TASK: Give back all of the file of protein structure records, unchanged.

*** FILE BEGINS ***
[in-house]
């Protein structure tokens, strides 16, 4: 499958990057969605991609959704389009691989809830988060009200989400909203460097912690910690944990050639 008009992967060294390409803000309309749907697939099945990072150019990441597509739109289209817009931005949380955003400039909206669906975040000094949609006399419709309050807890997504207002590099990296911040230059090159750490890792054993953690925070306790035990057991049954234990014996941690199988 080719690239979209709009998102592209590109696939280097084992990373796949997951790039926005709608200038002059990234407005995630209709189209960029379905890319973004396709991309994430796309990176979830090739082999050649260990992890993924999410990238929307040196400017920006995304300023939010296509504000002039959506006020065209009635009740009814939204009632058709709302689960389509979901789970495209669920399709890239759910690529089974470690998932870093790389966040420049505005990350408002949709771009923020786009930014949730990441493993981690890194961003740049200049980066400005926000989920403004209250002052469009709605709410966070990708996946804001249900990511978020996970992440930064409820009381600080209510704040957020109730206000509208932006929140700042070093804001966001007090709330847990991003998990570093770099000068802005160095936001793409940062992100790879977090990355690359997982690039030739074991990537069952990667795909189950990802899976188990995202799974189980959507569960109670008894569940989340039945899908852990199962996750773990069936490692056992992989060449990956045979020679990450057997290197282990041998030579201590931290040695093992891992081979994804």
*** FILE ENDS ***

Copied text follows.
[in-house]
């Protein structure tokens, strides 16, 4: 499958990057969605991609959704389009691989809830988060009200989400909203460097912690910690944990050639 008009992967060294390409803000309309749907697939099945990072150019990441597509739109289209817009931005949380955003400039909206669906975040000094949609006399419709309050807890997504207002590099990296911040230059090159750490890792054993953690925070306790035990057991049954234990014996941690199988 080719690239979209709009998102592209590109696939280097084992990373796949997951790039926005709608200038002059990234407005995630209709189209960029379905890319973004396709991309994430796309990176979830090739082999050649260990992890993924999410990238929307040196400017920006995304300023939010296509504000002039959506006020065209009635009740009814939204009632058709709302689960389509979901789970495209669920399709890239759910690529089974470690998932870093790389966040420049505005990350408002949709771009923020786009930014949730990441493993981690890194961003740049200049980066400005926000989920403004209250002052469009709605709410966070990708996946804001249900990511978020996970992440930064409820009381600080209510704040957020109730206000509208932006929140700042070093804001966001007090709330847990991003998990570093770099000068802005160095936001793409940062992100790879977090990355690359997982690039030739074991990537069952990667795909189950990802899976188990995202799974189980959507569960109670008894569940989340039945899908852990199962996750773990069936490692056992992989060449990956045979020679990450057997290197282990041998030579201590931290040695093992891992081979994804």